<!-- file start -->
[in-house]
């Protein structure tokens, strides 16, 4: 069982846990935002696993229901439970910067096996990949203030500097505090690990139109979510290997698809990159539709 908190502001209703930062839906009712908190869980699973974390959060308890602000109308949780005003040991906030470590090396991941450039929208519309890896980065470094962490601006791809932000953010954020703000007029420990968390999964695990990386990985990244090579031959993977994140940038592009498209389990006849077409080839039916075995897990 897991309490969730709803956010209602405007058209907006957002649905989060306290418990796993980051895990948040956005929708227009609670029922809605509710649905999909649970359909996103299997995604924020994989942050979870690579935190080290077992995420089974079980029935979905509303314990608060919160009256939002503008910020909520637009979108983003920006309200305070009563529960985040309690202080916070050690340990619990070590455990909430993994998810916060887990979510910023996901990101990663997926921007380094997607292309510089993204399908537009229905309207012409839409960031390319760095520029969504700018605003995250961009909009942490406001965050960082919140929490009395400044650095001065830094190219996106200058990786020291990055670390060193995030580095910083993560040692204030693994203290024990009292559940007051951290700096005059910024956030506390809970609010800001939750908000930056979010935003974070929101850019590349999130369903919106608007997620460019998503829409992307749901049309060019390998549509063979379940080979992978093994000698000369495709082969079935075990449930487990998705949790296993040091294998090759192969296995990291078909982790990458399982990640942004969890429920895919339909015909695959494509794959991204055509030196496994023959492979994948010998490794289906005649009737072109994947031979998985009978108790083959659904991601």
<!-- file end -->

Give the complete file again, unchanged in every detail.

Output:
[in-house]
């Protein structure tokens, strides 16, 4: 069982846990935002696993229901439970910067096996990949203030500097505090690990139109979510290997698809990159539709 908190502001209703930062839906009712908190869980699973974390959060308890602000109308949780005003040991906030470590090396991941450039929208519309890896980065470094962490601006791809932000953010954020703000007029420990968390999964695990990386990985990244090579031959993977994140940038592009498209389990006849077409080839039916075995897990 897991309490969730709803956010209602405007058209907006957002649905989060306290418990796993980051895990948040956005929708227009609670029922809605509710649905999909649970359909996103299997995604924020994989942050979870690579935190080290077992995420089974079980029935979905509303314990608060919160009256939002503008910020909520637009979108983003920006309200305070009563529960985040309690202080916070050690340990619990070590455990909430993994998810916060887990979510910023996901990101990663997926921007380094997607292309510089993204399908537009229905309207012409839409960031390319760095520029969504700018605003995250961009909009942490406001965050960082919140929490009395400044650095001065830094190219996106200058990786020291990055670390060193995030580095910083993560040692204030693994203290024990009292559940007051951290700096005059910024956030506390809970609010800001939750908000930056979010935003974070929101850019590349999130369903919106608007997620460019998503829409992307749901049309060019390998549509063979379940080979992978093994000698000369495709082969079935075990449930487990998705949790296993040091294998090759192969296995990291078909982790990458399982990640942004969890429920895919339909015909695959494509794959991204055509030196496994023959492979994948010998490794289906005649009737072109994947031979998985009978108790083959659904991601």